Cellular mechanism of neutrophil chemotaxis: the role of CA+2, as viewed with the fluorescent dye, FURA-2, in the polarization of human polymorphonuclear leukocytes following stimulation with the chemoattractant, F-Methionyl-Leucyl-Phenylalanine: a thesis

Publication Date

April 1987

Document Type

Doctoral Dissertation


Graduate School of Biomedical Sciences, Department of Physiology


Phagocytosis; Neutrophils; Chemotaxis, Leukocyte; Academic Dissertations


The mechanism by which a cell translates a spatially oriented, extracellular signal into a change in morphology and behavior is the key to understanding many biological processes. In order to investigate this general phenomenon, I have studied the chemotactic response of human polymorphonuclear leukocytes (PMN's) to f-methionyl-leucyl-phenylalanine (fMLP). Stimulation of PMN's with fMLP produces a plethora of intracellular events, including increases in cytosolic Ca+2. PMN's are also morphologically and behaviorally polarized by stimulation with chemoattractant; the membrane components and cytosolic organelles of polarized PMN's become asymmetrically distributed. Polarization and subsequent orientation of PMN's in the direction of fMLP are steps which precede and are necessary for chemotaxis.

I have chosen to examine the role of Ca+2, a ubiquitous second messenger, in the polarization of PMN's to fMLP. To accomplish this goal, Ca+2 has been measured in resting and polarized PMN's, utilizing the intracellular fluorescence of the Ca+2-sensitive dye, fura-2. Initial experiments have revealed a Ca+2-insensitive form of fura-2 associated with PMN's which, if uncorrected, would lead to erroneous measurements of [Ca+2]. I have suggested putative sources for the Ca+2-insensitive fluorescence in PMN's and have presented two methods for accurate calculation of [Ca+2] in spite of the additional component of fluorescence.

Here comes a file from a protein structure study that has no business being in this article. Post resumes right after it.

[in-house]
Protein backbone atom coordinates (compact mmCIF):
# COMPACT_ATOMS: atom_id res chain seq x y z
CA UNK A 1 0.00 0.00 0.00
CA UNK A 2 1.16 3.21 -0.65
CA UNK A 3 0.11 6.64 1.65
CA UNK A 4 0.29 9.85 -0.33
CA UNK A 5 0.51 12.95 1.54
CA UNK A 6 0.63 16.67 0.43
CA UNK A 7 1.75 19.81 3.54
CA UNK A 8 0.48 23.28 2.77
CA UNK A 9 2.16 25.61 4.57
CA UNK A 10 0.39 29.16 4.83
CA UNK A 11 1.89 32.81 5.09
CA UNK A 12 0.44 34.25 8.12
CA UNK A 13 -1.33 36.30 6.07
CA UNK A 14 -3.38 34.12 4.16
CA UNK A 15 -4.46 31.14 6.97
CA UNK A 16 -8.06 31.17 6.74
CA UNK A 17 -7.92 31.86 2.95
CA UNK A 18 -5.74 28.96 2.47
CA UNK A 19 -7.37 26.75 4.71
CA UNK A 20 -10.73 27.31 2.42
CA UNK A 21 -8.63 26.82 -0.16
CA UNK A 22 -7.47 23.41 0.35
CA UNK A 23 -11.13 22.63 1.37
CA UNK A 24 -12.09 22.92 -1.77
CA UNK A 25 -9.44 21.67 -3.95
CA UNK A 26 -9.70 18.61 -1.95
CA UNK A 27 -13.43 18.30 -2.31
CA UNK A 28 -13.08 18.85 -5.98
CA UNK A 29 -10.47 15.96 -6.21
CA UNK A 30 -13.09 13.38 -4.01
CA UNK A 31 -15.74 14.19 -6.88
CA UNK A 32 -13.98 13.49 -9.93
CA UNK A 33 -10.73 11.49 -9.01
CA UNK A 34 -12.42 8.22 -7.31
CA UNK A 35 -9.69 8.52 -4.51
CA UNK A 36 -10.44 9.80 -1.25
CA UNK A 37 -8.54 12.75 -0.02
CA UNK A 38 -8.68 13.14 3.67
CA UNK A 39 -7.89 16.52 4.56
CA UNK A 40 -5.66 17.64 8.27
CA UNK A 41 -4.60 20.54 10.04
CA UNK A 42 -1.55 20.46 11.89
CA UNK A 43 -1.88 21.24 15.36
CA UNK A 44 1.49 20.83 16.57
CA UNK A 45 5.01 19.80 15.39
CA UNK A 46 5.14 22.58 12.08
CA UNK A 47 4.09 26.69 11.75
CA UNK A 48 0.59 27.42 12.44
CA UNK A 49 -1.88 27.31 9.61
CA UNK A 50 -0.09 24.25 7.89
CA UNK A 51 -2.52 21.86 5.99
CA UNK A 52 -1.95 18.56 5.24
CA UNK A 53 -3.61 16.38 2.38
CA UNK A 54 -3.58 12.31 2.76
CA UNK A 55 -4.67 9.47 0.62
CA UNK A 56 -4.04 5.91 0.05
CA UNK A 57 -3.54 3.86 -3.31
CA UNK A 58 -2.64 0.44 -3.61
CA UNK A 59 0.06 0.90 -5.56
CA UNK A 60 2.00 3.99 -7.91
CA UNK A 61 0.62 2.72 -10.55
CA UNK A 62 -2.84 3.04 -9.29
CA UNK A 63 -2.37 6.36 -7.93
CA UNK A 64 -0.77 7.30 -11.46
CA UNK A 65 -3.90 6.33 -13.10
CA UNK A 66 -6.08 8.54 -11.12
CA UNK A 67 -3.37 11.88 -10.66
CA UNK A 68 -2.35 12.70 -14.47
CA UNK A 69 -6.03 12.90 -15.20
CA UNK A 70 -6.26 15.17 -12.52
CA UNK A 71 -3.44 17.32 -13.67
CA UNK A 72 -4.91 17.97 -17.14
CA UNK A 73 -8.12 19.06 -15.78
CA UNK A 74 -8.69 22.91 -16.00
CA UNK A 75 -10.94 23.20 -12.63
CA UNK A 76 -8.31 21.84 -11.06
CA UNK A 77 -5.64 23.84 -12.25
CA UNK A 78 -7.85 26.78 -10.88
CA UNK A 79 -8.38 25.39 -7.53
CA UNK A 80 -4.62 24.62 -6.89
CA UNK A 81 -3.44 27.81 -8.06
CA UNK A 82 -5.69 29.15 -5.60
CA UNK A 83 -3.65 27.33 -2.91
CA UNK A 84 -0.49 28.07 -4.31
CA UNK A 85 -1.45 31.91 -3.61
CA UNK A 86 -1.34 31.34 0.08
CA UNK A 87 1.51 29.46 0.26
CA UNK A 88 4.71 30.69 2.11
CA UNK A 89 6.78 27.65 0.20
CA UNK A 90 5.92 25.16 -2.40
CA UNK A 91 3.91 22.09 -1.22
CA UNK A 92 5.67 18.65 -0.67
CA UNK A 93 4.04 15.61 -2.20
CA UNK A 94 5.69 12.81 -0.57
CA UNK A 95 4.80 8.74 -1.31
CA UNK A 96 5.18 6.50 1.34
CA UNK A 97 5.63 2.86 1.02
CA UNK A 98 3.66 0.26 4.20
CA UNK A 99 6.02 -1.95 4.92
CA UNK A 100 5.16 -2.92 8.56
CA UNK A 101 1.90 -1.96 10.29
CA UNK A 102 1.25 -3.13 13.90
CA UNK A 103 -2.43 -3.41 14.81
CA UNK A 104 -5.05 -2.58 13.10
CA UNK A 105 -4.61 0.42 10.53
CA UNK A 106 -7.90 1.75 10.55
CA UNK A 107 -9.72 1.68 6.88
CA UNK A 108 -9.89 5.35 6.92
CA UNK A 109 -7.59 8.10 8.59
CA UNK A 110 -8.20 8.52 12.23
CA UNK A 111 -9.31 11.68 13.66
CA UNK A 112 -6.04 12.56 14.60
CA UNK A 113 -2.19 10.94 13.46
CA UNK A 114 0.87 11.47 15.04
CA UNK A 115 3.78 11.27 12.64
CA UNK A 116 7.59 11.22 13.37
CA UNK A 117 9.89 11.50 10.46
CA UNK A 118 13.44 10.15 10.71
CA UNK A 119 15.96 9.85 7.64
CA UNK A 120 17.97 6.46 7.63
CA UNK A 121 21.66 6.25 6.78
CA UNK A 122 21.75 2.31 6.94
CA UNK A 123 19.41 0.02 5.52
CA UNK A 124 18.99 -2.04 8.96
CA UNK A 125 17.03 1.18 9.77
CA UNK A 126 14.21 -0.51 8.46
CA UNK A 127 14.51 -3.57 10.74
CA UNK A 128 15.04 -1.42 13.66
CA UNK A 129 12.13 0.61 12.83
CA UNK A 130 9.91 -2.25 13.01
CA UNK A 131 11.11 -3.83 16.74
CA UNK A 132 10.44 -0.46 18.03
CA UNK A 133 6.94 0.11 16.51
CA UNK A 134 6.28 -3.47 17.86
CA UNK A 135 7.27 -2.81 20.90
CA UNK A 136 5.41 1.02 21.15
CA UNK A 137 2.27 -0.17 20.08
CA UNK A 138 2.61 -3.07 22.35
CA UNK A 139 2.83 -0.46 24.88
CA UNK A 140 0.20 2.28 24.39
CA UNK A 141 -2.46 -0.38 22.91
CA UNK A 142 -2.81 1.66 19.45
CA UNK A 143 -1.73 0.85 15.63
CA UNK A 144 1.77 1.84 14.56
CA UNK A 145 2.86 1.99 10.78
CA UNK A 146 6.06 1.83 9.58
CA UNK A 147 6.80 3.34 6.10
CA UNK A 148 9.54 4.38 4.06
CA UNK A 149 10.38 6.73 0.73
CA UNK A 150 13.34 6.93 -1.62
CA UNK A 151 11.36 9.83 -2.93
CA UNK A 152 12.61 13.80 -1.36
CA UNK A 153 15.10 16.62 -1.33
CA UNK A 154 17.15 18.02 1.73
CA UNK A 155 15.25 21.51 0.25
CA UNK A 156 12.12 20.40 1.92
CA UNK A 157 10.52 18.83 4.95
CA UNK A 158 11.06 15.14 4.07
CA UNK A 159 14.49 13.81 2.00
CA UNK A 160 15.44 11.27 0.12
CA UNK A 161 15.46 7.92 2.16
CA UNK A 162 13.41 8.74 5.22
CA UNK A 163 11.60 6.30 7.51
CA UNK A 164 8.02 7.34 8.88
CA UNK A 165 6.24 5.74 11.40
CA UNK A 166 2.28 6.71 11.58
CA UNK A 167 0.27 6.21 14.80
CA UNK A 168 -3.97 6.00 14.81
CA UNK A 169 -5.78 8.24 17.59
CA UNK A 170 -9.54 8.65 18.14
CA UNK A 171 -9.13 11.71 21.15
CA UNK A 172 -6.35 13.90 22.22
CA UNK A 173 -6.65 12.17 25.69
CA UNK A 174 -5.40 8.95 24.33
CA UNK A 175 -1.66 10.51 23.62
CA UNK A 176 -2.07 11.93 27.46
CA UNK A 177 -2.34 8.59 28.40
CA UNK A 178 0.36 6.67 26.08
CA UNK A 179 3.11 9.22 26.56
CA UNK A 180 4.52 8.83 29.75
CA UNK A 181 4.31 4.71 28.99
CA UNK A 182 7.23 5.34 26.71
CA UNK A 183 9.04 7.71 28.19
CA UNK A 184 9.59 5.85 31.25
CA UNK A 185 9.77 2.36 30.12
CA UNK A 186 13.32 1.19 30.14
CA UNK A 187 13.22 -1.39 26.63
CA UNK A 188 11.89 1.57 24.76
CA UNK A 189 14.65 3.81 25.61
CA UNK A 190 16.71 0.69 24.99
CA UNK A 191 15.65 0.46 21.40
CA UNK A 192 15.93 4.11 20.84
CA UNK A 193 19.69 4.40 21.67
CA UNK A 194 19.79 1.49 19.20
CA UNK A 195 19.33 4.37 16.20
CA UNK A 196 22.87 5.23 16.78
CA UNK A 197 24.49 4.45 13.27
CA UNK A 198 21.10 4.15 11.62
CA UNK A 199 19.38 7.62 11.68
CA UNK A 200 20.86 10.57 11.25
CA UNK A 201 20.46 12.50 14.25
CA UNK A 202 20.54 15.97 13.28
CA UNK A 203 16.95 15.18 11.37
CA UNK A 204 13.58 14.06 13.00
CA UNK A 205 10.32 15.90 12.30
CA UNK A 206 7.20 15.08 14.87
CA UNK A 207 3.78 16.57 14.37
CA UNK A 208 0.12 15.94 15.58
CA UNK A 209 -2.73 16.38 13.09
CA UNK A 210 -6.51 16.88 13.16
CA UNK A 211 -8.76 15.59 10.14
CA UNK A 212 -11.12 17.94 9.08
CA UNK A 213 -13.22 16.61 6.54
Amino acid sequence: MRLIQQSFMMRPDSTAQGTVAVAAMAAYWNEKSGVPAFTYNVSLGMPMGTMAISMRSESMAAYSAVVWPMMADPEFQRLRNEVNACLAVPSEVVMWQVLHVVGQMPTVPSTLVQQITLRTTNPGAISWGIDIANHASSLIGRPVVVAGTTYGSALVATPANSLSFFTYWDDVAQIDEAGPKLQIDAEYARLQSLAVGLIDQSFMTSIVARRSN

As measured from the cell-associated fluorescence of fura-2, [Ca+2] increases without a detectable lag upon addition of fMLP to PMN's in suspension. The rise in [Ca+2] is associated with an increase in the percentage of cells which polarize to fMLP. The increases in [Ca+2] and in polarization are both directly related to increases in the concentration of chemoattractant. Inhibition of the rise in [Ca+2], by exposure of the human donor to aspirin or addition of EGTA to isolated cells, results in a concommitant reduction in the percentage of cells which polarize to fMLP. These findings are consistent with the hypothesis that Ca+2 acts as a second messenger in the pathway of transduction of the extracellular signal which results in polarization. However, addition of ionomycin, the Ca+2-selective ionophore, to PMN's did not induce polarization either in the presence or in the absence of fMLP. This result suggests that increases Ca+2, which appear to be necessary for polarization, are locally distributed within the fMLP-stimulated PMN.

Examination of the subcellular distribution of Ca+2 using the digital imaging microscope reveals that Ca+2 is not uniformly distributed in the polarized PMN. Cells polarized by stimulation with fMLP often exhibit regional differences in [Ca+2] from front to tail. The magnitude and direction of the intracellular gradient varies among cells and suggests that within individual cells, the heterogeneity of [Ca+2] varies temporally and spatially as the cell chemotaxes.

The results of the experiments conducted in this dissertation suggest that Ca+2 plays an important role as second messenger in fMLP-stimulated PMN's. I suggest that the morphological polarity of the chemotactic PMN is dependent upon the establishment and maintenance of an intracellular Ca+2 gradient.


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